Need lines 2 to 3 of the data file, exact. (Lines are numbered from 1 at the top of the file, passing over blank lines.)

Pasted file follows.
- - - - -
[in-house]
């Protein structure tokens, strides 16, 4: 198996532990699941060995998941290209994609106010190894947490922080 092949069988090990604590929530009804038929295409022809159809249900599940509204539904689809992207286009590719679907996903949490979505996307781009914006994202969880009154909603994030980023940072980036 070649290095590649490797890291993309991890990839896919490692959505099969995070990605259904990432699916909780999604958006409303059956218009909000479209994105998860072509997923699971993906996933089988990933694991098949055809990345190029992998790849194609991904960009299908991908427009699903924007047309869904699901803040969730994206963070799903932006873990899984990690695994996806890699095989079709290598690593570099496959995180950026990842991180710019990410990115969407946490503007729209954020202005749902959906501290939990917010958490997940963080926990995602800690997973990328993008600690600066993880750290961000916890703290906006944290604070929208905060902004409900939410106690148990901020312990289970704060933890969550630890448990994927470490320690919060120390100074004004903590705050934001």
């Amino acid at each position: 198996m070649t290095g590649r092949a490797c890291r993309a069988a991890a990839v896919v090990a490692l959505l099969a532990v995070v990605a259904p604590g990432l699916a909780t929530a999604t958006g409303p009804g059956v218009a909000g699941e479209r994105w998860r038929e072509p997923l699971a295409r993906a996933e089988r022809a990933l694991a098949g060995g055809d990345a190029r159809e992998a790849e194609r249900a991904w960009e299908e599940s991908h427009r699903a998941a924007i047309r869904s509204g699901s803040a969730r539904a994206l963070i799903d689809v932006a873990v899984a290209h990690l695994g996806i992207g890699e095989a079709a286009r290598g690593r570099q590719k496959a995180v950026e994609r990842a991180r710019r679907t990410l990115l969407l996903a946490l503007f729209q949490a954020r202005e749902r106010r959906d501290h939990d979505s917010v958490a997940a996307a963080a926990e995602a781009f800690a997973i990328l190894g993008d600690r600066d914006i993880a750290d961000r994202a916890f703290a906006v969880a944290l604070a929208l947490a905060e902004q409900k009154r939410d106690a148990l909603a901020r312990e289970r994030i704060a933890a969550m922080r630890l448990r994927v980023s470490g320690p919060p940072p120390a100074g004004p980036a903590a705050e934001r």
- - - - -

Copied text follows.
């Protein structure tokens, strides 16, 4: 198996532990699941060995998941290209994609106010190894947490922080 092949069988090990604590929530009804038929295409022809159809249900599940509204539904689809992207286009590719679907996903949490979505996307781009914006994202969880009154909603994030980023940072980036 070649290095590649490797890291993309991890990839896919490692959505099969995070990605259904990432699916909780999604958006409303059956218009909000479209994105998860072509997923699971993906996933089988990933694991098949055809990345190029992998790849194609991904960009299908991908427009699903924007047309869904699901803040969730994206963070799903932006873990899984990690695994996806890699095989079709290598690593570099496959995180950026990842991180710019990410990115969407946490503007729209954020202005749902959906501290939990917010958490997940963080926990995602800690997973990328993008600690600066993880750290961000916890703290906006944290604070929208905060902004409900939410106690148990901020312990289970704060933890969550630890448990994927470490320690919060120390100074004004903590705050934001």
């Amino acid at each position: 198996m070649t290095g590649r092949a490797c890291r993309a069988a991890a990839v896919v090990a490692l959505l099969a532990v995070v990605a259904p604590g990432l699916a909780t929530a999604t958006g409303p009804g059956v218009a909000g699941e479209r994105w998860r038929e072509p997923l699971a295409r993906a996933e089988r022809a990933l694991a098949g060995g055809d990345a190029r159809e992998a790849e194609r249900a991904w960009e299908e599940s991908h427009r699903a998941a924007i047309r869904s509204g699901s803040a969730r539904a994206l963070i799903d689809v932006a873990v899984a290209h990690l695994g996806i992207g890699e095989a079709a286009r290598g690593r570099q590719k496959a995180v950026e994609r990842a991180r710019r679907t990410l990115l969407l996903a946490l503007f729209q949490a954020r202005e749902r106010r959906d501290h939990d979505s917010v958490a997940a996307a963080a926990e995602a781009f800690a997973i990328l190894g993008d600690r600066d914006i993880a750290d961000r994202a916890f703290a906006v969880a944290l604070a929208l947490a905060e902004q409900k009154r939410d106690a148990l909603a901020r312990e289970r994030i704060a933890a969550m922080r630890l448990r994927v980023s470490g320690p919060p940072p120390a100074g004004p980036a903590a705050e934001r």